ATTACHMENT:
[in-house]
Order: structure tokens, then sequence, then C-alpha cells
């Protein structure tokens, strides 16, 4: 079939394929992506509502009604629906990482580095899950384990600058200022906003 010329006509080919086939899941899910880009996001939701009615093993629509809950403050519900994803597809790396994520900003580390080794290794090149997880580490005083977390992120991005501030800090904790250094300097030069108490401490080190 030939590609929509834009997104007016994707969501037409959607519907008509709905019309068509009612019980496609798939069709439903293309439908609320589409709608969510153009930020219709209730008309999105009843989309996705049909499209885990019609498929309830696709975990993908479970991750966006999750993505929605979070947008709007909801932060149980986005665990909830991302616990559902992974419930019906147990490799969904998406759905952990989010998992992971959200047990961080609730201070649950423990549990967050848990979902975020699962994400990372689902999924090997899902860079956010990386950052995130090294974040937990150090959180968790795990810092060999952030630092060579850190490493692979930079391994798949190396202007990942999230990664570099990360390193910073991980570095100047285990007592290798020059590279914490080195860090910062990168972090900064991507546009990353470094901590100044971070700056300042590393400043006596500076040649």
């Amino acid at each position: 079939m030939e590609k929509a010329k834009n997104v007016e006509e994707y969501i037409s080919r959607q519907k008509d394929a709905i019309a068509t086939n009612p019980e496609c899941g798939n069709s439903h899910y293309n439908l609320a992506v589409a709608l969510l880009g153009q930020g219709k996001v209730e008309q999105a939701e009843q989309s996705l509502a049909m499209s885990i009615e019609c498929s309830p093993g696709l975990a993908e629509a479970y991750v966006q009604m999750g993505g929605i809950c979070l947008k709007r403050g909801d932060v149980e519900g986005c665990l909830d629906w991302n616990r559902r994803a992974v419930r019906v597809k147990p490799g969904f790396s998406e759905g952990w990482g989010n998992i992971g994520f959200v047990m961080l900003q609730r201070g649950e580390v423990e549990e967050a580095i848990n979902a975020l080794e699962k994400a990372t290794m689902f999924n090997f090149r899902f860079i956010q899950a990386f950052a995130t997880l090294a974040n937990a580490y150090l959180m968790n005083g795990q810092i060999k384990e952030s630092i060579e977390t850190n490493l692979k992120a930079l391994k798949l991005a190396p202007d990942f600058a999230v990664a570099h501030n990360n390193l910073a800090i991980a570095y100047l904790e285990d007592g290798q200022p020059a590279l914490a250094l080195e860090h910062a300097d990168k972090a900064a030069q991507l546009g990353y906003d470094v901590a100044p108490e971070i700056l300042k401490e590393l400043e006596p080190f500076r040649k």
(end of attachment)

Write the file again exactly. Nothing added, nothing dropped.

[in-house]
Order: structure tokens, then sequence, then C-alpha cells
């Protein structure tokens, strides 16, 4: 079939394929992506509502009604629906990482580095899950384990600058200022906003 010329006509080919086939899941899910880009996001939701009615093993629509809950403050519900994803597809790396994520900003580390080794290794090149997880580490005083977390992120991005501030800090904790250094300097030069108490401490080190 030939590609929509834009997104007016994707969501037409959607519907008509709905019309068509009612019980496609798939069709439903293309439908609320589409709608969510153009930020219709209730008309999105009843989309996705049909499209885990019609498929309830696709975990993908479970991750966006999750993505929605979070947008709007909801932060149980986005665990909830991302616990559902992974419930019906147990490799969904998406759905952990989010998992992971959200047990961080609730201070649950423990549990967050848990979902975020699962994400990372689902999924090997899902860079956010990386950052995130090294974040937990150090959180968790795990810092060999952030630092060579850190490493692979930079391994798949190396202007990942999230990664570099990360390193910073991980570095100047285990007592290798020059590279914490080195860090910062990168972090900064991507546009990353470094901590100044971070700056300042590393400043006596500076040649």
């Amino acid at each position: 079939m030939e590609k929509a010329k834009n997104v007016e006509e994707y969501i037409s080919r959607q519907k008509d394929a709905i019309a068509t086939n009612p019980e496609c899941g798939n069709s439903h899910y293309n439908l609320a992506v589409a709608l969510l880009g153009q930020g219709k996001v209730e008309q999105a939701e009843q989309s996705l509502a049909m499209s885990i009615e019609c498929s309830p093993g696709l975990a993908e629509a479970y991750v966006q009604m999750g993505g929605i809950c979070l947008k709007r403050g909801d932060v149980e519900g986005c665990l909830d629906w991302n616990r559902r994803a992974v419930r019906v597809k147990p490799g969904f790396s998406e759905g952990w990482g989010n998992i992971g994520f959200v047990m961080l900003q609730r201070g649950e580390v423990e549990e967050a580095i848990n979902a975020l080794e699962k994400a990372t290794m689902f999924n090997f090149r899902f860079i956010q899950a990386f950052a995130t997880l090294a974040n937990a580490y150090l959180m968790n005083g795990q810092i060999k384990e952030s630092i060579e977390t850190n490493l692979k992120a930079l391994k798949l991005a190396p202007d990942f600058a999230v990664a570099h501030n990360n390193l910073a800090i991980a570095y100047l904790e285990d007592g290798q200022p020059a590279l914490a250094l080195e860090h910062a300097d990168k972090a900064a030069q991507l546009g990353y906003d470094v901590a100044p108490e971070i700056l300042k401490e590393l400043e006596p080190f500076r040649k």